# Overflow while using recur in clojure

I have a simple prime number calculator in clojure (an inefficient algorithm, but I'm just trying to understand the behavior of recur for now). The code is:

``````(defn divisible [x,y] (= 0 (mod x y)))

(defn naive-primes [primes candidates]
(if (seq candidates)
(recur  (conj primes (first candidates))
(remove (fn [x] (divisible x (first candidates))) candidates))
primes)
)
``````

This works as long as I am not trying to find too many numbers. For example

``````(print (sort (naive-primes [] (range 2 2000))))
``````

works. For anything requiring more recursion, I get an overflow error.

``````    (print (sort (naive-primes [] (range 2 20000))))
``````

will not work. In general, whether I use recur or call naive-primes again without the attempt at TCO doesn't appear to make any difference. Why am I getting errors for large recursions while using recur?

-
Does recur require loop to get tail recursion? I don't see loop in your code. I'd make this an answer, but I'm still learning Clojure. –  octopusgrabbus Feb 8 '12 at 22:42
Your code works for me in Clojure 1.2.1 and 1.3. The only error I eventually get is an `OutOfMemoryError` when finding primes up to 200,000. –  Jon Gauthier Feb 8 '12 at 23:02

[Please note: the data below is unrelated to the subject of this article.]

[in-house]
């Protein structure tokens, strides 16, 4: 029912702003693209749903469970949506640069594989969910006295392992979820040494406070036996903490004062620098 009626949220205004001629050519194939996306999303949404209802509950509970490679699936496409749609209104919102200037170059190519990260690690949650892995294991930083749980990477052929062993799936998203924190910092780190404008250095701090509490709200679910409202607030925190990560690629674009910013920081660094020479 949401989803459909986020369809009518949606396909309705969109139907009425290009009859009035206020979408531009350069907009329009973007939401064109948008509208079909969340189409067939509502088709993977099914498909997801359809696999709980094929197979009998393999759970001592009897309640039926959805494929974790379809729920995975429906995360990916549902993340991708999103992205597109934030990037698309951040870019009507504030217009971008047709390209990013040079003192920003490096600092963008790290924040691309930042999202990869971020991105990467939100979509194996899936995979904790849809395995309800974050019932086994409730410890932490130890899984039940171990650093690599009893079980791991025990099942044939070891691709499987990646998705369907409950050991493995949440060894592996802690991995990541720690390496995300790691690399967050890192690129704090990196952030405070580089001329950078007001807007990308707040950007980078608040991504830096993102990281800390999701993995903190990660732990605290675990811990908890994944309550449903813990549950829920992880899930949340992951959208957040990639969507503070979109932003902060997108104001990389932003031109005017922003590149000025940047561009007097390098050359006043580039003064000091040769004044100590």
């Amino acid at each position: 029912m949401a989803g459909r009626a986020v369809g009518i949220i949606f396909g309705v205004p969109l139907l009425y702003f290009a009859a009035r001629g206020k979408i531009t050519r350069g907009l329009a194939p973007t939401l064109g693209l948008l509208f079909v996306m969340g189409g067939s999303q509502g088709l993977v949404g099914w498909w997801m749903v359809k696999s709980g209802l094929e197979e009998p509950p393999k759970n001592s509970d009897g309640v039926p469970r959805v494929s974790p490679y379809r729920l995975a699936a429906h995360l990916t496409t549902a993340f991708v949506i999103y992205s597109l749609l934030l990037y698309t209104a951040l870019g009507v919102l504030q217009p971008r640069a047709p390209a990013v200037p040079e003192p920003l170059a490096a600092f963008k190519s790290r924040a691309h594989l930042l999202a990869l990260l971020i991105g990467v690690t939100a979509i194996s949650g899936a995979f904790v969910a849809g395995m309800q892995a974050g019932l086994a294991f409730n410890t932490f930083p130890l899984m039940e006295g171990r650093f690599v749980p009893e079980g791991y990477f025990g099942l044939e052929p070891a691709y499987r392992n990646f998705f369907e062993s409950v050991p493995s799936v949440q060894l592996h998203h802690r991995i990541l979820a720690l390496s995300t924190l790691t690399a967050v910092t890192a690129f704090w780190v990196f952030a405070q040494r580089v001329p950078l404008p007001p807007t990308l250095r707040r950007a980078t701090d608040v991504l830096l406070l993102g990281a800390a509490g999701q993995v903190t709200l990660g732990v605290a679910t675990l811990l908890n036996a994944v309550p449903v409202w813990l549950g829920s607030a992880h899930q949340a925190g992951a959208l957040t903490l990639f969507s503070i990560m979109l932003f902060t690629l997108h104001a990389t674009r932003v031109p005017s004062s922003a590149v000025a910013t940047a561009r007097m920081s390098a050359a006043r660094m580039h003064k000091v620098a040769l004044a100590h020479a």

@octopusgrabbus, no, recur can be used in this fashion (just within a function body) as well. See clojure.org/special_forms#recur. –  Jon Gauthier Feb 8 '12 at 23:03
@HansEngel running at the repl in 1.3, I get a stack overflow error when finding primes up to 200,000. Explanation below. –  Retief Feb 8 '12 at 23:05
My apologies for not finding this before posting. My question was similar to stackoverflow.com/questions/2946764/… –  DanB Feb 9 '12 at 5:20

`recur` always uses tail recursion, regardless of whether you are recurring to a loop or a function head. The issue is the calls to `remove`. `remove` calls `first` to get the element from the underlying seq and checks to see if that element is valid. If the underlying seq was created by a call to `remove`, you get another call to `first`. If you call `remove` 20000 times on the same seq, calling `first` requires calling `first` 20000 times, and none of the calls can be tail recursive. Hence, the stack overflow error.
Changing `(remove ...)` to `(doall (remove ...))` fixes the problem, since it prevents the infinite stacking of `remove` calls (each one gets fully applied immediately and returns a concrete seq, not a lazy seq). I think this method only ever keeps one candidates list in memory at one time, though I am not positive about this. If so, it isn't too space inefficient, and a bit of testing shows that it isn't actually much slower.